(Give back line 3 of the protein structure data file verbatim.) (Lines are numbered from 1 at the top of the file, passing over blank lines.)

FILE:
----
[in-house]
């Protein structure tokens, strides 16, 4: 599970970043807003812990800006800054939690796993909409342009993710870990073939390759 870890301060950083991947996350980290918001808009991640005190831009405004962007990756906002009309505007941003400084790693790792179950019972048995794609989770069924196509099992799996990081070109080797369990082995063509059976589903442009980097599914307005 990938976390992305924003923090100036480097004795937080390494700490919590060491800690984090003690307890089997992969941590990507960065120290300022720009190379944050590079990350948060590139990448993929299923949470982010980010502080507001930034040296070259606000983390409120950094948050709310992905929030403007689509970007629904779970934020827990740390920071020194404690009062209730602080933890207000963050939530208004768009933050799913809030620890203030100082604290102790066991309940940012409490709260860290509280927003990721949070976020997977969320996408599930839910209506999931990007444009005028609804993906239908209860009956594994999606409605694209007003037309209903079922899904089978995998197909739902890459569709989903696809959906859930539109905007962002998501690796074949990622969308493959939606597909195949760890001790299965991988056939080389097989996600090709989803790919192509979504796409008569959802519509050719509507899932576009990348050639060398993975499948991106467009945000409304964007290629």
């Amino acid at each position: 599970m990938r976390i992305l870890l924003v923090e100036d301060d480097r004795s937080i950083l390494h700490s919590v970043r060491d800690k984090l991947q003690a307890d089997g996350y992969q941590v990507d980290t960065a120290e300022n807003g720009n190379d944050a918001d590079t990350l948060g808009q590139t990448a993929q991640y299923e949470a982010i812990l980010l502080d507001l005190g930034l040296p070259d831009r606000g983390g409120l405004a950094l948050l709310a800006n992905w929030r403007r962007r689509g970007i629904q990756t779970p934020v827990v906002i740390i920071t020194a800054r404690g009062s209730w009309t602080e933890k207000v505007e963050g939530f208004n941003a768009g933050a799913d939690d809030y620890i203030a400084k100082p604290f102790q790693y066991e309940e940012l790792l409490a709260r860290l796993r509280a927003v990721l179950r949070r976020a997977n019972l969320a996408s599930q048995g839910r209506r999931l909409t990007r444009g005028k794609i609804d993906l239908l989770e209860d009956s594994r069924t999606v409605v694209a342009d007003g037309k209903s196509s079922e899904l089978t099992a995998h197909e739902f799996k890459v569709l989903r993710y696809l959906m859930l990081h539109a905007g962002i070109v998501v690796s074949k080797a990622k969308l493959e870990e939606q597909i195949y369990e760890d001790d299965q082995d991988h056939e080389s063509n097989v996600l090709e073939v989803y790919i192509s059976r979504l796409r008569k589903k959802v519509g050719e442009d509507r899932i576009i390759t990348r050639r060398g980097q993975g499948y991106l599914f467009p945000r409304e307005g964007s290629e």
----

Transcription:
């Amino acid at each position: 599970m990938r976390i992305l870890l924003v923090e100036d301060d480097r004795s937080i950083l390494h700490s919590v970043r060491d800690k984090l991947q003690a307890d089997g996350y992969q941590v990507d980290t960065a120290e300022n807003g720009n190379d944050a918001d590079t990350l948060g808009q590139t990448a993929q991640y299923e949470a982010i812990l980010l502080d507001l005190g930034l040296p070259d831009r606000g983390g409120l405004a950094l948050l709310a800006n992905w929030r403007r962007r689509g970007i629904q990756t779970p934020v827990v906002i740390i920071t020194a800054r404690g009062s209730w009309t602080e933890k207000v505007e963050g939530f208004n941003a768009g933050a799913d939690d809030y620890i203030a400084k100082p604290f102790q790693y066991e309940e940012l790792l409490a709260r860290l796993r509280a927003v990721l179950r949070r976020a997977n019972l969320a996408s599930q048995g839910r209506r999931l909409t990007r444009g005028k794609i609804d993906l239908l989770e209860d009956s594994r069924t999606v409605v694209a342009d007003g037309k209903s196509s079922e899904l089978t099992a995998h197909e739902f799996k890459v569709l989903r993710y696809l959906m859930l990081h539109a905007g962002i070109v998501v690796s074949k080797a990622k969308l493959e870990e939606q597909i195949y369990e760890d001790d299965q082995d991988h056939e080389s063509n097989v996600l090709e073939v989803y790919i192509s059976r979504l796409r008569k589903k959802v519509g050719e442009d509507r899932i576009i390759t990348r050639r060398g980097q993975g499948y991106l599914f467009p945000r409304e307005g964007s290629e």